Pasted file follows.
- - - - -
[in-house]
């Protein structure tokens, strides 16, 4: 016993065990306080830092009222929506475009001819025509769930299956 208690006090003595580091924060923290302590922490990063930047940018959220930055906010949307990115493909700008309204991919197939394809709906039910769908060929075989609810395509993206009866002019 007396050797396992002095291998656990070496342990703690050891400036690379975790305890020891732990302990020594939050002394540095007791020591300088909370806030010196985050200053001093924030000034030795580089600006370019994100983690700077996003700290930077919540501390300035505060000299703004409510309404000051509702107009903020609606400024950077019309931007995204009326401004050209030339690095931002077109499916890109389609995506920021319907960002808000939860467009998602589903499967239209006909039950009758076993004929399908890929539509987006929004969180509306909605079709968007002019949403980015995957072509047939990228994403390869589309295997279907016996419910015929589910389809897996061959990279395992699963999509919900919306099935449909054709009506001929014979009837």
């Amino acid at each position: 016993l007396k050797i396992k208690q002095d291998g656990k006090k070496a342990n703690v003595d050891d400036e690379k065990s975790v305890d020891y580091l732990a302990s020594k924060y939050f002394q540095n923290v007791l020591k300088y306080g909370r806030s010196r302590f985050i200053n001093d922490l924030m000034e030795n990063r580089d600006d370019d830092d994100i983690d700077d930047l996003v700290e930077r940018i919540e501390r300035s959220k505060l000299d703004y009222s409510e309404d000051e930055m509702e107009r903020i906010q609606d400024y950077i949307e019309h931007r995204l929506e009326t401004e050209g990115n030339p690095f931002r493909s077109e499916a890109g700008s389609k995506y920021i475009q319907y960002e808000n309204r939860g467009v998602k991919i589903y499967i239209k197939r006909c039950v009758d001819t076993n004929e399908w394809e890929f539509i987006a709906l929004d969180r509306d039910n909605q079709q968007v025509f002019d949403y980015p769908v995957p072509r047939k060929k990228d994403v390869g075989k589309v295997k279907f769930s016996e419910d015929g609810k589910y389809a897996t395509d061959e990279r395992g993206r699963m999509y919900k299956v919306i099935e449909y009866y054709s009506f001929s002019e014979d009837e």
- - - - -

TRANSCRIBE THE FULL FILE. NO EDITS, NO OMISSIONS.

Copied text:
[in-house]
């Protein structure tokens, strides 16, 4: 016993065990306080830092009222929506475009001819025509769930299956 208690006090003595580091924060923290302590922490990063930047940018959220930055906010949307990115493909700008309204991919197939394809709906039910769908060929075989609810395509993206009866002019 007396050797396992002095291998656990070496342990703690050891400036690379975790305890020891732990302990020594939050002394540095007791020591300088909370806030010196985050200053001093924030000034030795580089600006370019994100983690700077996003700290930077919540501390300035505060000299703004409510309404000051509702107009903020609606400024950077019309931007995204009326401004050209030339690095931002077109499916890109389609995506920021319907960002808000939860467009998602589903499967239209006909039950009758076993004929399908890929539509987006929004969180509306909605079709968007002019949403980015995957072509047939990228994403390869589309295997279907016996419910015929589910389809897996061959990279395992699963999509919900919306099935449909054709009506001929014979009837």
């Amino acid at each position: 016993l007396k050797i396992k208690q002095d291998g656990k006090k070496a342990n703690v003595d050891d400036e690379k065990s975790v305890d020891y580091l732990a302990s020594k924060y939050f002394q540095n923290v007791l020591k300088y306080g909370r806030s010196r302590f985050i200053n001093d922490l924030m000034e030795n990063r580089d600006d370019d830092d994100i983690d700077d930047l996003v700290e930077r940018i919540e501390r300035s959220k505060l000299d703004y009222s409510e309404d000051e930055m509702e107009r903020i906010q609606d400024y950077i949307e019309h931007r995204l929506e009326t401004e050209g990115n030339p690095f931002r493909s077109e499916a890109g700008s389609k995506y920021i475009q319907y960002e808000n309204r939860g467009v998602k991919i589903y499967i239209k197939r006909c039950v009758d001819t076993n004929e399908w394809e890929f539509i987006a709906l929004d969180r509306d039910n909605q079709q968007v025509f002019d949403y980015p769908v995957p072509r047939k060929k990228d994403v390869g075989k589309v295997k279907f769930s016996e419910d015929g609810k589910y389809a897996t395509d061959e990279r395992g993206r699963m999509y919900k299956v919306i099935e449909y009866y054709s009506f001929s002019e014979d009837e």